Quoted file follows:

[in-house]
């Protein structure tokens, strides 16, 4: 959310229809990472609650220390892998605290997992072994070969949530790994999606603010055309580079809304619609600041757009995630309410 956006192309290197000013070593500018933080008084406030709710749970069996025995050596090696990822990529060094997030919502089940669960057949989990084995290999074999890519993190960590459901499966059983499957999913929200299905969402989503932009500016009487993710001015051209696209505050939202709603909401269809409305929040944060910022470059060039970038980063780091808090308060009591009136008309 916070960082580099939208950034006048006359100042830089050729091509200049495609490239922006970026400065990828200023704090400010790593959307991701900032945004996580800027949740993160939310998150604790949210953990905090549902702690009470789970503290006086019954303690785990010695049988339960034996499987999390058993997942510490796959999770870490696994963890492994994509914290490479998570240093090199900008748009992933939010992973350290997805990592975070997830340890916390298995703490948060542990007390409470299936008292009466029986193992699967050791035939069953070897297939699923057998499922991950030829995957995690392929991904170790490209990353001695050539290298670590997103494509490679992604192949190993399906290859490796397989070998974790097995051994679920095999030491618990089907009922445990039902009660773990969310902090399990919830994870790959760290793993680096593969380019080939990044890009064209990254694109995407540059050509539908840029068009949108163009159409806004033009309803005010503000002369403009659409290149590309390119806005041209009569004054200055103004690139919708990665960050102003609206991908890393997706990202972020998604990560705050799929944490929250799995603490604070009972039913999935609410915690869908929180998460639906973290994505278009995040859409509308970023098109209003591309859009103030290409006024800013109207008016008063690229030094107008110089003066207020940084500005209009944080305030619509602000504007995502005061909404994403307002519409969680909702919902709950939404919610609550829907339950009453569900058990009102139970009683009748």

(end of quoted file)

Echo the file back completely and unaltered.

[in-house]
């Protein structure tokens, strides 16, 4: 959310229809990472609650220390892998605290997992072994070969949530790994999606603010055309580079809304619609600041757009995630309410 956006192309290197000013070593500018933080008084406030709710749970069996025995050596090696990822990529060094997030919502089940669960057949989990084995290999074999890519993190960590459901499966059983499957999913929200299905969402989503932009500016009487993710001015051209696209505050939202709603909401269809409305929040944060910022470059060039970038980063780091808090308060009591009136008309 916070960082580099939208950034006048006359100042830089050729091509200049495609490239922006970026400065990828200023704090400010790593959307991701900032945004996580800027949740993160939310998150604790949210953990905090549902702690009470789970503290006086019954303690785990010695049988339960034996499987999390058993997942510490796959999770870490696994963890492994994509914290490479998570240093090199900008748009992933939010992973350290997805990592975070997830340890916390298995703490948060542990007390409470299936008292009466029986193992699967050791035939069953070897297939699923057998499922991950030829995957995690392929991904170790490209990353001695050539290298670590997103494509490679992604192949190993399906290859490796397989070998974790097995051994679920095999030491618990089907009922445990039902009660773990969310902090399990919830994870790959760290793993680096593969380019080939990044890009064209990254694109995407540059050509539908840029068009949108163009159409806004033009309803005010503000002369403009659409290149590309390119806005041209009569004054200055103004690139919708990665960050102003609206991908890393997706990202972020998604990560705050799929944490929250799995603490604070009972039913999935609410915690869908929180998460639906973290994505278009995040859409509308970023098109209003591309859009103030290409006024800013109207008016008063690229030094107008110089003066207020940084500005209009944080305030619509602000504007995502005061909404994403307002519409969680909702919902709950939404919610609550829907339950009453569900058990009102139970009683009748």